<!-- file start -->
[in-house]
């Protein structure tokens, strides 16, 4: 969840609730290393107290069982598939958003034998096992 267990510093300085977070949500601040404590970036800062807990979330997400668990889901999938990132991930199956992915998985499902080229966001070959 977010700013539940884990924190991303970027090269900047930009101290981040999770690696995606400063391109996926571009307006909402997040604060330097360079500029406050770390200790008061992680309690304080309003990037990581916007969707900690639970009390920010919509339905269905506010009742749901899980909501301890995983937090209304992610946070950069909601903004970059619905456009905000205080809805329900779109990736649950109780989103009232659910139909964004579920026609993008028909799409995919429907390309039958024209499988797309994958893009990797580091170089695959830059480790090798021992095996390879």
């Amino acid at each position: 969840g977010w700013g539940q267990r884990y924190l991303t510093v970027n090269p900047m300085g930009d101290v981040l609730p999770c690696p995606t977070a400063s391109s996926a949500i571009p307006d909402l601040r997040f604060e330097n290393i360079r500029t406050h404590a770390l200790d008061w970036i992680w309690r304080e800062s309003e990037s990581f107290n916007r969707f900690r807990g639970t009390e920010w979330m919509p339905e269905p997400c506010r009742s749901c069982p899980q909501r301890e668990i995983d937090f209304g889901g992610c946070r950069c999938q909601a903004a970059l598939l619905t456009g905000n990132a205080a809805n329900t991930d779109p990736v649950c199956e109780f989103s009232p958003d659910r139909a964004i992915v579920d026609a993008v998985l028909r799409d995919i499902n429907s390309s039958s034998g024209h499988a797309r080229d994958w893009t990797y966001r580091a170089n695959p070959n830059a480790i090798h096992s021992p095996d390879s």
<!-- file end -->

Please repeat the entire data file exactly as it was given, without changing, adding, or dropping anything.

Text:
[in-house]
């Protein structure tokens, strides 16, 4: 969840609730290393107290069982598939958003034998096992 267990510093300085977070949500601040404590970036800062807990979330997400668990889901999938990132991930199956992915998985499902080229966001070959 977010700013539940884990924190991303970027090269900047930009101290981040999770690696995606400063391109996926571009307006909402997040604060330097360079500029406050770390200790008061992680309690304080309003990037990581916007969707900690639970009390920010919509339905269905506010009742749901899980909501301890995983937090209304992610946070950069909601903004970059619905456009905000205080809805329900779109990736649950109780989103009232659910139909964004579920026609993008028909799409995919429907390309039958024209499988797309994958893009990797580091170089695959830059480790090798021992095996390879």
């Amino acid at each position: 969840g977010w700013g539940q267990r884990y924190l991303t510093v970027n090269p900047m300085g930009d101290v981040l609730p999770c690696p995606t977070a400063s391109s996926a949500i571009p307006d909402l601040r997040f604060e330097n290393i360079r500029t406050h404590a770390l200790d008061w970036i992680w309690r304080e800062s309003e990037s990581f107290n916007r969707f900690r807990g639970t009390e920010w979330m919509p339905e269905p997400c506010r009742s749901c069982p899980q909501r301890e668990i995983d937090f209304g889901g992610c946070r950069c999938q909601a903004a970059l598939l619905t456009g905000n990132a205080a809805n329900t991930d779109p990736v649950c199956e109780f989103s009232p958003d659910r139909a964004i992915v579920d026609a993008v998985l028909r799409d995919i499902n429907s390309s039958s034998g024209h499988a797309r080229d994958w893009t990797y966001r580091a170089n695959p070959n830059a480790i090798h096992s021992p095996d390879s």